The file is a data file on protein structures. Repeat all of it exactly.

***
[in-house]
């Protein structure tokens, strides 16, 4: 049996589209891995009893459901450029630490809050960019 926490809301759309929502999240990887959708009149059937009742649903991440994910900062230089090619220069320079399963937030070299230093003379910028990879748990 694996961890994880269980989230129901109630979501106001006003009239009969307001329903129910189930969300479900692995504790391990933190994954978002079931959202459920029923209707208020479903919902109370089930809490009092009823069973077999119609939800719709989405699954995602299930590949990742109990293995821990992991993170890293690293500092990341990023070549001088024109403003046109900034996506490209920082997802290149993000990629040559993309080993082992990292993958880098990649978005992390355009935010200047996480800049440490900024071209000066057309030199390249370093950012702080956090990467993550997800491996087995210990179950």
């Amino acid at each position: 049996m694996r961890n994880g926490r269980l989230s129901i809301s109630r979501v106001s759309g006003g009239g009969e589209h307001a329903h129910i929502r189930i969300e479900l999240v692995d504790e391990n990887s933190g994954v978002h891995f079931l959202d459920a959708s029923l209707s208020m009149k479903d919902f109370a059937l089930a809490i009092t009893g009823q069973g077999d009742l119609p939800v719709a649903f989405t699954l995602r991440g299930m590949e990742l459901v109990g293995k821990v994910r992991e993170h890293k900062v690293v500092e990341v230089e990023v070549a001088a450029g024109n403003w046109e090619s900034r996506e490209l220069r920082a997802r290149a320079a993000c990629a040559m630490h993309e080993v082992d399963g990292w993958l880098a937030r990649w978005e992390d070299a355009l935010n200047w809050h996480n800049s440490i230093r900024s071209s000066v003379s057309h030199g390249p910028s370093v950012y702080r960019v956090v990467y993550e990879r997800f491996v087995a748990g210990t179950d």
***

[in-house]
């Protein structure tokens, strides 16, 4: 049996589209891995009893459901450029630490809050960019 926490809301759309929502999240990887959708009149059937009742649903991440994910900062230089090619220069320079399963937030070299230093003379910028990879748990 694996961890994880269980989230129901109630979501106001006003009239009969307001329903129910189930969300479900692995504790391990933190994954978002079931959202459920029923209707208020479903919902109370089930809490009092009823069973077999119609939800719709989405699954995602299930590949990742109990293995821990992991993170890293690293500092990341990023070549001088024109403003046109900034996506490209920082997802290149993000990629040559993309080993082992990292993958880098990649978005992390355009935010200047996480800049440490900024071209000066057309030199390249370093950012702080956090990467993550997800491996087995210990179950």
């Amino acid at each position: 049996m694996r961890n994880g926490r269980l989230s129901i809301s109630r979501v106001s759309g006003g009239g009969e589209h307001a329903h129910i929502r189930i969300e479900l999240v692995d504790e391990n990887s933190g994954v978002h891995f079931l959202d459920a959708s029923l209707s208020m009149k479903d919902f109370a059937l089930a809490i009092t009893g009823q069973g077999d009742l119609p939800v719709a649903f989405t699954l995602r991440g299930m590949e990742l459901v109990g293995k821990v994910r992991e993170h890293k900062v690293v500092e990341v230089e990023v070549a001088a450029g024109n403003w046109e090619s900034r996506e490209l220069r920082a997802r290149a320079a993000c990629a040559m630490h993309e080993v082992d399963g990292w993958l880098a937030r990649w978005e992390d070299a355009l935010n200047w809050h996480n800049s440490i230093r900024s071209s000066v003379s057309h030199g390249p910028s370093v950012y702080r960019v956090v990467y993550e990879r997800f491996v087995a748990g210990t179950d």